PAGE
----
This morning I was reading a report about a community organization I have gotten to know fairly well over the past few years. When I was first introduced to the organization, it was in pretty tough shape. Dedicated staff who had committed themselves to the organization over three decades had aged and although they were no longer able to keep up with the agency’s needs, the board and staff continued to defer to them out of (very personal) respect. Slow but massive erosion occurred until the agency was cited by numerous funders for financial mis-spending. A painful process for moving the beloved executive director from her post ensued and the organization is beginning to re-surface.
In the report, a comment was made about the need for the leadership to reconnect with its community. Other discussion focused on the mismatch between some of the fundraising ideas held by the organization and its mission intentions.
I have heard such stories over and over again. Very often what the public finally hears about as scandal has to do with some kind of financial problem from a sloppy co-mingling of funds to outright theft. But who monitors the drift that separates too many organizations from the community they have declared themselves to be serving and the damage done as a result? Communities do not have any legal standing to declare foul about an agency that takes money on their behalf. This sets up a problem of accountability that every nonprofit should work to correct.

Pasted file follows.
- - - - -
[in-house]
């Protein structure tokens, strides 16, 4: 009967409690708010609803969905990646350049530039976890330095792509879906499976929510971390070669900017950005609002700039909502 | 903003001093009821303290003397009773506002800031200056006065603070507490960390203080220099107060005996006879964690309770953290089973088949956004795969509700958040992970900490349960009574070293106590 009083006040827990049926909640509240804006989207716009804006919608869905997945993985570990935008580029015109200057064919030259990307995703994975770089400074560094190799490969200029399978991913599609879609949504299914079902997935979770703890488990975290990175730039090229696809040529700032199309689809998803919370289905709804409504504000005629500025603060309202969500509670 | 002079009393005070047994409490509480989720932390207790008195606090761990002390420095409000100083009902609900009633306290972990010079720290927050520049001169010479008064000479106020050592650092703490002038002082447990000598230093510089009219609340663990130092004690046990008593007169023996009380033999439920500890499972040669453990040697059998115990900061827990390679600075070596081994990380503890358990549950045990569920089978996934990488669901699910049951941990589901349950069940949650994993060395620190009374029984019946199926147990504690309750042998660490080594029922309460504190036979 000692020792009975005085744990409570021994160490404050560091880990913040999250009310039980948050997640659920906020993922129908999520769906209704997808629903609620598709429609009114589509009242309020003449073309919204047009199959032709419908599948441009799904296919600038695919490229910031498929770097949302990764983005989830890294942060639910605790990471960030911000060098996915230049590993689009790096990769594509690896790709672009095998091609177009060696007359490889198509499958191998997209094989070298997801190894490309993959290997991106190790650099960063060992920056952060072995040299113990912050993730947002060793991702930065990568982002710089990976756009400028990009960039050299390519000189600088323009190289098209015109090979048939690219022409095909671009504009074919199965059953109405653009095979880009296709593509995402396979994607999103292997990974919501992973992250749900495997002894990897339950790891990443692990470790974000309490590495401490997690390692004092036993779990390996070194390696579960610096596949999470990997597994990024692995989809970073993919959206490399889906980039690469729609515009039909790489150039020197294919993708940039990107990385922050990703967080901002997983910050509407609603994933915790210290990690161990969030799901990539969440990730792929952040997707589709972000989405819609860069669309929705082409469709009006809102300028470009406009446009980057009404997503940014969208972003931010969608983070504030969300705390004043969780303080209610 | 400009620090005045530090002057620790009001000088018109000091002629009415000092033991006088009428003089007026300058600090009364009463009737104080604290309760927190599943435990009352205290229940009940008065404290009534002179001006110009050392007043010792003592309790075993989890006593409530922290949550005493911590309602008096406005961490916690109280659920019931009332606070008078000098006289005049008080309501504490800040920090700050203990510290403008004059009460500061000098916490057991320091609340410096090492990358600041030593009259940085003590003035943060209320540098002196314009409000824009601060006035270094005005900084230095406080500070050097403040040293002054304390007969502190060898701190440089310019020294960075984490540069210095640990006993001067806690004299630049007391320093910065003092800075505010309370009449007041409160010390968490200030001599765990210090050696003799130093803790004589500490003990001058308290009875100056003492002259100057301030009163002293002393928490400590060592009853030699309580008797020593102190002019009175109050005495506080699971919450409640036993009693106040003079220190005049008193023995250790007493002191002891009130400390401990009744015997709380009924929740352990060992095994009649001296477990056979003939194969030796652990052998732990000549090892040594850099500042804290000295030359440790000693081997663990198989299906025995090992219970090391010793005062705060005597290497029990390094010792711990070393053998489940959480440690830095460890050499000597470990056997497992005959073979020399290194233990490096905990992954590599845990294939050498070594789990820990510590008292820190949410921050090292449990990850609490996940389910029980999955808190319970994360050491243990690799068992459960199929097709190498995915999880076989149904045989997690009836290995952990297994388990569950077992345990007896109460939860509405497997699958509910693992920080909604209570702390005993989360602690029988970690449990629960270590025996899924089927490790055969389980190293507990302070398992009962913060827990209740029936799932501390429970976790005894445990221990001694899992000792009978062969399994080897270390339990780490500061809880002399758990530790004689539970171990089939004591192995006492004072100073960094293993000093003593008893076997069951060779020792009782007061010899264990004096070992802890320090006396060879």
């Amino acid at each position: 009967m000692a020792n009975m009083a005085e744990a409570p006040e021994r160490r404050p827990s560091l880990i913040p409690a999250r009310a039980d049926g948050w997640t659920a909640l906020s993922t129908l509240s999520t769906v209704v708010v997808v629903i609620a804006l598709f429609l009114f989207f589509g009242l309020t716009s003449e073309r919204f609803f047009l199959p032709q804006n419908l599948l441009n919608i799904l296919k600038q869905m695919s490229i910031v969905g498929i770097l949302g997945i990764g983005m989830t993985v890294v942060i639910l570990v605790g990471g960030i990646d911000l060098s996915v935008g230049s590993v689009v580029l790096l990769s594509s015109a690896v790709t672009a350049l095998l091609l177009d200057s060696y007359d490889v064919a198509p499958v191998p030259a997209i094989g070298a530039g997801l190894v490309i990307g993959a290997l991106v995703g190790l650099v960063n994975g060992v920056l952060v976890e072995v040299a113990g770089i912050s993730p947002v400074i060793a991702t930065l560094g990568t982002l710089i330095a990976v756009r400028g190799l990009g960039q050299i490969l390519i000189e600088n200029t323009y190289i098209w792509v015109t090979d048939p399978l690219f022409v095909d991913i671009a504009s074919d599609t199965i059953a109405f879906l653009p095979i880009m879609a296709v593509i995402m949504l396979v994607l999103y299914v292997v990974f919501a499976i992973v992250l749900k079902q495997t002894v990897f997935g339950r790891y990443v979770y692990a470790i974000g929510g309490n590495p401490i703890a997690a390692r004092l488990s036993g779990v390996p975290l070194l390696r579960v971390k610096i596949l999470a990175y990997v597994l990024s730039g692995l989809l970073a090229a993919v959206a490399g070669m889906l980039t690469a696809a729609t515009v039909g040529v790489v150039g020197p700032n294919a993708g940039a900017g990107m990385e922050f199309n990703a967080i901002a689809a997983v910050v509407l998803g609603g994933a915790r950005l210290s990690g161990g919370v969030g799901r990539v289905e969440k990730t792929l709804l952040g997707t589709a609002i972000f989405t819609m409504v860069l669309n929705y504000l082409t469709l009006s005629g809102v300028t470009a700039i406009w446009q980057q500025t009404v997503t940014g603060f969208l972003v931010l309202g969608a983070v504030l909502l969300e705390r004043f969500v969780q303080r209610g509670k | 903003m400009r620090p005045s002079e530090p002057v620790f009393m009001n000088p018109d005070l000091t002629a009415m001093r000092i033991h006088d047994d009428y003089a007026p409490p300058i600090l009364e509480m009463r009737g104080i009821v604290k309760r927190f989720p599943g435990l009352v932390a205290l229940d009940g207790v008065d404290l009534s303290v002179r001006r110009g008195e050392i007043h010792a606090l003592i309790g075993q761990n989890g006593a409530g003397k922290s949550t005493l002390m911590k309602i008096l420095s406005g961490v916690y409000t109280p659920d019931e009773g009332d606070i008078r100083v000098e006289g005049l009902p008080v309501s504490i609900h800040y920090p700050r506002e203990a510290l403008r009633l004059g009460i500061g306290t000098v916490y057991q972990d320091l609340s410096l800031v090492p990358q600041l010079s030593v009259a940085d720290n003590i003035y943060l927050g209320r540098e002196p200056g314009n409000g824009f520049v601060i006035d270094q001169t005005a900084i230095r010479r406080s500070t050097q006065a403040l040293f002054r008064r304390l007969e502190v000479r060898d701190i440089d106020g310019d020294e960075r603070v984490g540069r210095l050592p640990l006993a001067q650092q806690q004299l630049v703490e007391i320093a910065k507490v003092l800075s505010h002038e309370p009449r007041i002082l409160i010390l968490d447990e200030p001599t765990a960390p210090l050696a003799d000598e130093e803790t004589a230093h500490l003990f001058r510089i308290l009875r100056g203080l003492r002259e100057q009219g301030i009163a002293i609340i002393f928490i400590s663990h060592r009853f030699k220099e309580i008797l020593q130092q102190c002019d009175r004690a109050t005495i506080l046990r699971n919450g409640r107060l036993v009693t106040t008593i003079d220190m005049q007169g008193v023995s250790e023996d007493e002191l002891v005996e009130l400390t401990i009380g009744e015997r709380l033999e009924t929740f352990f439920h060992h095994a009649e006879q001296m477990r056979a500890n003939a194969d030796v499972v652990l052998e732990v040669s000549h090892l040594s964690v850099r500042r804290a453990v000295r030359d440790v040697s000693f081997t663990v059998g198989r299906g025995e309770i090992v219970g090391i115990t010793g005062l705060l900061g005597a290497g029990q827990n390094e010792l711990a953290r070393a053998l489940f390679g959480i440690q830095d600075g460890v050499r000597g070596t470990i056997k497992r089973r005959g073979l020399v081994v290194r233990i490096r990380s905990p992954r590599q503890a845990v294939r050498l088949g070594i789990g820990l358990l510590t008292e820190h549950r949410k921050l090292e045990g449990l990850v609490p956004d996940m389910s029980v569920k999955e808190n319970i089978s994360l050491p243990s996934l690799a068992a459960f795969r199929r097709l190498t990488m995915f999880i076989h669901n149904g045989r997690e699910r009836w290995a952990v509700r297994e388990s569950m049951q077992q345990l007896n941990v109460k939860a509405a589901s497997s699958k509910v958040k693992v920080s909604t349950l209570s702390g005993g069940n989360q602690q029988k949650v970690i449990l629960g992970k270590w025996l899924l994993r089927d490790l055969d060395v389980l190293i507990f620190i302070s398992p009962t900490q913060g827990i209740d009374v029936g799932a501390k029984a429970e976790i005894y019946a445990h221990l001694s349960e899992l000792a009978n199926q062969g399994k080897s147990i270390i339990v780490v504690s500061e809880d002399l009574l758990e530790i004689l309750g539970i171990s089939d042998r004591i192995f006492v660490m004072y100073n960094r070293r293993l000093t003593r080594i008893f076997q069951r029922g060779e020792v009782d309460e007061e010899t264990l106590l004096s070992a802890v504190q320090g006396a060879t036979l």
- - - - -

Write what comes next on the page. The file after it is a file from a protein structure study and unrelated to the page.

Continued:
But beyond the accountability issue — even if you were just all about the health of your organization, it is folly to neglect the integrity of your relationship with those you serve. They constitute your power base. They are also, by the way, your contribution to the health of our larger democracy.
I have attached a link to an article from the winter issue of the Nonprofit Quarterly that speaks to the relationship between nonprofits and their communities by Elena Letona of Centro Presente, a relatively small but powerful immigrant rights organization in Boston and Judy Freiwirth who is the organization’s consultant. These two women share their experience in establishing a governance system for that organization that keeps it directly accountable to the communities it serves.
Also in the same are two articles on one community agency that imploded in the most public possible way — and the effects that this had on the various parties involved. There is also an article on what the IRS is looking at when it judges executive compensation. (See full table of contents for this issue below). If you subscribe now, you will not only receive this issue as a bonus but you can look forward to the next, which contains some pretty rich information about how conflicts of interest show up among nonprofits.
Meanwhile I want to urge each of you to make yourselves heard today about the war in Iraq. Take a risk. Make some noise.